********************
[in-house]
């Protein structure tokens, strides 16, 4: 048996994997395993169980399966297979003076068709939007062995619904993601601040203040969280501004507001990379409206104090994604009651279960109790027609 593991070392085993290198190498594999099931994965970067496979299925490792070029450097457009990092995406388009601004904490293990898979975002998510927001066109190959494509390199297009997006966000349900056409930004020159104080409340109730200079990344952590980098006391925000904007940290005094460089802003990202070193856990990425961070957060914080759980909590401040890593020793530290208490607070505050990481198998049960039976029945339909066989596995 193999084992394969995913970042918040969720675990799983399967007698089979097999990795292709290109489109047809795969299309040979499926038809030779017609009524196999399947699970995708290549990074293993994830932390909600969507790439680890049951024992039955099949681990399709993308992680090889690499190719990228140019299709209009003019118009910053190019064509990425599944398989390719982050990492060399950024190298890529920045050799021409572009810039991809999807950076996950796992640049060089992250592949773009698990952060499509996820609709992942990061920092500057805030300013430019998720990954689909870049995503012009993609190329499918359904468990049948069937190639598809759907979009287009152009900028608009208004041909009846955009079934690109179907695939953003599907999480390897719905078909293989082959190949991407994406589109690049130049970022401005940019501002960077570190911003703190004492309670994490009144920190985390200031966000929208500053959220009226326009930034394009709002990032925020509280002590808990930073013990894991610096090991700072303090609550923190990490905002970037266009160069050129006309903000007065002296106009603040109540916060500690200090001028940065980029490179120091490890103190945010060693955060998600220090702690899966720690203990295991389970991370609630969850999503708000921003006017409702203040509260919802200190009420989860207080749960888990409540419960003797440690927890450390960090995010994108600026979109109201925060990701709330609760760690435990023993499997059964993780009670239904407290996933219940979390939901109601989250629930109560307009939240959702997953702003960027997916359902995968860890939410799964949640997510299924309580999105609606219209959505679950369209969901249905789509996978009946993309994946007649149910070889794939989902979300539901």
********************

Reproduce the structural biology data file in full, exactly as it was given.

[in-house]
């Protein structure tokens, strides 16, 4: 048996994997395993169980399966297979003076068709939007062995619904993601601040203040969280501004507001990379409206104090994604009651279960109790027609 593991070392085993290198190498594999099931994965970067496979299925490792070029450097457009990092995406388009601004904490293990898979975002998510927001066109190959494509390199297009997006966000349900056409930004020159104080409340109730200079990344952590980098006391925000904007940290005094460089802003990202070193856990990425961070957060914080759980909590401040890593020793530290208490607070505050990481198998049960039976029945339909066989596995 193999084992394969995913970042918040969720675990799983399967007698089979097999990795292709290109489109047809795969299309040979499926038809030779017609009524196999399947699970995708290549990074293993994830932390909600969507790439680890049951024992039955099949681990399709993308992680090889690499190719990228140019299709209009003019118009910053190019064509990425599944398989390719982050990492060399950024190298890529920045050799021409572009810039991809999807950076996950796992640049060089992250592949773009698990952060499509996820609709992942990061920092500057805030300013430019998720990954689909870049995503012009993609190329499918359904468990049948069937190639598809759907979009287009152009900028608009208004041909009846955009079934690109179907695939953003599907999480390897719905078909293989082959190949991407994406589109690049130049970022401005940019501002960077570190911003703190004492309670994490009144920190985390200031966000929208500053959220009226326009930034394009709002990032925020509280002590808990930073013990894991610096090991700072303090609550923190990490905002970037266009160069050129006309903000007065002296106009603040109540916060500690200090001028940065980029490179120091490890103190945010060693955060998600220090702690899966720690203990295991389970991370609630969850999503708000921003006017409702203040509260919802200190009420989860207080749960888990409540419960003797440690927890450390960090995010994108600026979109109201925060990701709330609760760690435990023993499997059964993780009670239904407290996933219940979390939901109601989250629930109560307009939240959702997953702003960027997916359902995968860890939410799964949640997510299924309580999105609606219209959505679950369209969901249905789509996978009946993309994946007649149910070889794939989902979300539901």